Disharmony and Resolution

Solutions when the heat is on

David Iwinski Jr.

Managing Director



David Iwinski Jr.

Managing Director

Blue Water Growth

US Mobile: +1 412 352 7997

China Mobile: +86 183 2128 4064

Skype ID: david.iwinski.bluewatergrowth

Disharmony and Resolution

Solutions when the heat is on

By David Iwinski

When I began my career, the business world operated with a resolute objectiveness where the focus was on revenue growth, earnings growth, innovation and customer satisfaction. The political sphere had ups and downs, but the general tenor of politics didn’t bleed into the office to any great extent.


How things have changed!


The level of divisiveness and discord that we see in the political sphere has, increasingly, found its way into business conflicts. Heightened tensions and strong emotions often escalate what used to be problems to be solved in the normal course of events to crisis points demanding high-intensity engagement, literally on a 24-hour basis. Not only are tempers running hotter, but the demand for immediate solutions can often lead to ill-considered knee-jerk reactions that, over time, can actually make the problems worse by not addressing underlying causes.


What is a manager to do? Here are a few practical steps to finding your way to lasting resolutions of conflicts in a time of disharmony.

  • Focus on the facts. All too often the high intensity of the perceived business conflict is fueled by emotional attachment to either a specific outcome or the source of the problem. This can be exacerbated when leaders try to propose short-term solutions before a dispassionate and careful analysis of all the facts allows a reasoned examination of the situation. Thoughtful managers can sift through angry commentary in search of nuggets of solid truth upon which the foundation of a solution can be built.


  • Defuse the anger with empathy and questions. All too often, when we hear of a difficult solution, our own ire is raised and we want to charge ahead to find either someone to hold accountable or to take the blame. It can be difficult to do dispassionate fact-finding if we ourselves allow our emotional intensity to rise. A good technique for dissipating frustration is to simply talk through the issues, giving empathy to the parties involved but not necessarily being sympathetic to their point of view. Understand why they are upset and what frustrations they face, but don’t allow leading questions to generate a feeling of being injured or backed into a corner. I particularly like to ask people about other situations similar to the immediate problem at hand so that they can start to think about things from the point of view of process and method and not just the personalities involved at the crisis point.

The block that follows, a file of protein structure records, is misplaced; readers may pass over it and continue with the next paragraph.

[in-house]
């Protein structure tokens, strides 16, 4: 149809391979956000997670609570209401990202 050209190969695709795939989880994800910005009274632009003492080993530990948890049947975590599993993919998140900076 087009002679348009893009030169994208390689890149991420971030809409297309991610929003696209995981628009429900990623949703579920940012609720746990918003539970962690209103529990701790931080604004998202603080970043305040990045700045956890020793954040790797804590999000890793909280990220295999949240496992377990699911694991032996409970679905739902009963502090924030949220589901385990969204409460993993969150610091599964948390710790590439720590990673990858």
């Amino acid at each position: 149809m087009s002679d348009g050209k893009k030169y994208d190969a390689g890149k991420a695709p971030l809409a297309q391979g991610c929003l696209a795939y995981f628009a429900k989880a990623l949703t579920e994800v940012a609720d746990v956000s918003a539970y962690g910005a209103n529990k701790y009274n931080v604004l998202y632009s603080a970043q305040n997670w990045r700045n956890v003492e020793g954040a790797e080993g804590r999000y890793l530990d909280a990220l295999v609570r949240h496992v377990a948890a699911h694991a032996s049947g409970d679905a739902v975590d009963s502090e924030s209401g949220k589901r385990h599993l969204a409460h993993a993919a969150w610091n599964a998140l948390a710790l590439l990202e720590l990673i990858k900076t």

• Alternatives and trade-offs are always better than single-point mandates. Almost always when there is an extremely difficult decision, the worst possible way to present the solution to teammates, clients or customers is to boil it down to a single “take it or leave it” decision point. Such decisions inevitably leave the parties dissatisfied as they often feel backed into a corner. A better method would be to offer three or four alternatives, some of which may be quite unfavorable or which may have specific aspects that the parties would object to. The simple reality is that being allowed to choose between alternatives, even if the alternatives themselves are not favorable, gives the parties in dispute a sense of control of their environment and management of the solution rather than feeling forced and compelled.

Conflicts in the workplace and disputes with customers, suppliers and employees have been commonplace since the first business enterprise was hatched. But the overheated and inflamed environment of many spheres of social and political life are impinging on the once orderly business world, and successful resolution of these intense conflicts requires new techniques, new tactics and, above all, a thoughtful and calm adherence to processes that seek the best resolution for all parties rather than contributing more wood to the fire.

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